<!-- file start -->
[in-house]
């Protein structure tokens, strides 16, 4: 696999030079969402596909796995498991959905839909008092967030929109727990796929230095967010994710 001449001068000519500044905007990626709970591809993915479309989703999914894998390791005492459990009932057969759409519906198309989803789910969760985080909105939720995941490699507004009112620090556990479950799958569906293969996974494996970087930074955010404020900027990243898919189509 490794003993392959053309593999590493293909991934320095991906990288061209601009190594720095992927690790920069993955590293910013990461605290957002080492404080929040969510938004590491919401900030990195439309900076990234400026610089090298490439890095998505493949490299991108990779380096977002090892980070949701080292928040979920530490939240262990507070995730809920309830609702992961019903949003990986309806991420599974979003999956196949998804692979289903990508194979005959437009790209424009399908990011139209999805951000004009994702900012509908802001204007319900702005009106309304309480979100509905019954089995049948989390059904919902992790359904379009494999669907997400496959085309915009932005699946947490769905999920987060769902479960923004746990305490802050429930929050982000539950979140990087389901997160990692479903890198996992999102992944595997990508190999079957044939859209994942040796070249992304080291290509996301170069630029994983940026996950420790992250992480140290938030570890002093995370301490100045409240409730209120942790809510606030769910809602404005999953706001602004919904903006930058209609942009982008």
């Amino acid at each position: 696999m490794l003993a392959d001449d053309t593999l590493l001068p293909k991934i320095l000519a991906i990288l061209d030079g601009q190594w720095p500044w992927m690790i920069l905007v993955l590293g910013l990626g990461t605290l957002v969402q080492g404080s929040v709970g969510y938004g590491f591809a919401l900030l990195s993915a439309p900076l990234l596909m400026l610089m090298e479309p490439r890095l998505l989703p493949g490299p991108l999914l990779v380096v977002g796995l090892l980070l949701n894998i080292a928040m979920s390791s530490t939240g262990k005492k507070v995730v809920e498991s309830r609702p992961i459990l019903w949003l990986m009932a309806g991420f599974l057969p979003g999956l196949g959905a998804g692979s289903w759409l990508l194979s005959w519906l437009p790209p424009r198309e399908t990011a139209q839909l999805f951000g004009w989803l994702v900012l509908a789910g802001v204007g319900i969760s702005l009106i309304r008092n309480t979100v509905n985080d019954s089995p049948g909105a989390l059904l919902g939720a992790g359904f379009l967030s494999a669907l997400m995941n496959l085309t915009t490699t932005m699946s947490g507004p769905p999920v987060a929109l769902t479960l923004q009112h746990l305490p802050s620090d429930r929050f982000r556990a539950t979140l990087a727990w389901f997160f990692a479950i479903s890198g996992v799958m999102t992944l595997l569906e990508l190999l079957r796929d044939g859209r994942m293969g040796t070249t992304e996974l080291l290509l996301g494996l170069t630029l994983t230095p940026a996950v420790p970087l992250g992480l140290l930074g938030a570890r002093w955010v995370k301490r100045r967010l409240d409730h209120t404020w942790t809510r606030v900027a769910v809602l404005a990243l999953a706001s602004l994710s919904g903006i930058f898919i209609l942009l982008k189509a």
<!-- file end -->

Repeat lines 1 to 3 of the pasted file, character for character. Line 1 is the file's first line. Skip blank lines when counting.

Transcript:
[in-house]
């Protein structure tokens, strides 16, 4: 696999030079969402596909796995498991959905839909008092967030929109727990796929230095967010994710 001449001068000519500044905007990626709970591809993915479309989703999914894998390791005492459990009932057969759409519906198309989803789910969760985080909105939720995941490699507004009112620090556990479950799958569906293969996974494996970087930074955010404020900027990243898919189509 490794003993392959053309593999590493293909991934320095991906990288061209601009190594720095992927690790920069993955590293910013990461605290957002080492404080929040969510938004590491919401900030990195439309900076990234400026610089090298490439890095998505493949490299991108990779380096977002090892980070949701080292928040979920530490939240262990507070995730809920309830609702992961019903949003990986309806991420599974979003999956196949998804692979289903990508194979005959437009790209424009399908990011139209999805951000004009994702900012509908802001204007319900702005009106309304309480979100509905019954089995049948989390059904919902992790359904379009494999669907997400496959085309915009932005699946947490769905999920987060769902479960923004746990305490802050429930929050982000539950979140990087389901997160990692479903890198996992999102992944595997990508190999079957044939859209994942040796070249992304080291290509996301170069630029994983940026996950420790992250992480140290938030570890002093995370301490100045409240409730209120942790809510606030769910809602404005999953706001602004919904903006930058209609942009982008």
């Amino acid at each position: 696999m490794l003993a392959d001449d053309t593999l590493l001068p293909k991934i320095l000519a991906i990288l061209d030079g601009q190594w720095p500044w992927m690790i920069l905007v993955l590293g910013l990626g990461t605290l957002v969402q080492g404080s929040v709970g969510y938004g590491f591809a919401l900030l990195s993915a439309p900076l990234l596909m400026l610089m090298e479309p490439r890095l998505l989703p493949g490299p991108l999914l990779v380096v977002g796995l090892l980070l949701n894998i080292a928040m979920s390791s530490t939240g262990k005492k507070v995730v809920e498991s309830r609702p992961i459990l019903w949003l990986m009932a309806g991420f599974l057969p979003g999956l196949g959905a998804g692979s289903w759409l990508l194979s005959w519906l437009p790209p424009r198309e399908t990011a139209q839909l999805f951000g004009w989803l994702v900012l509908a789910g802001v204007g319900i969760s702005l009106i309304r008092n309480t979100v509905n985080d019954s089995p049948g909105a989390l059904l919902g939720a992790g359904f379009l967030s494999a669907l997400m995941n496959l085309t915009t490699t932005m699946s947490g507004p769905p999920v987060a929109l769902t479960l923004q009112h746990l305490p802050s620090d429930r929050f982000r556990a539950t979140l990087a727990w389901f997160f990692a479950i479903s890198g996992v799958m999102t992944l595997l569906e990508l190999l079957r796929d044939g859209r994942m293969g040796t070249t992304e996974l080291l290509l996301g494996l170069t630029l994983t230095p940026a996950v420790p970087l992250g992480l140290l930074g938030a570890r002093w955010v995370k301490r100045r967010l409240d409730h209120t404020w942790t809510r606030v900027a769910v809602l404005a990243l999953a706001s602004l994710s919904g903006i930058f898919i209609l942009l982008k189509a």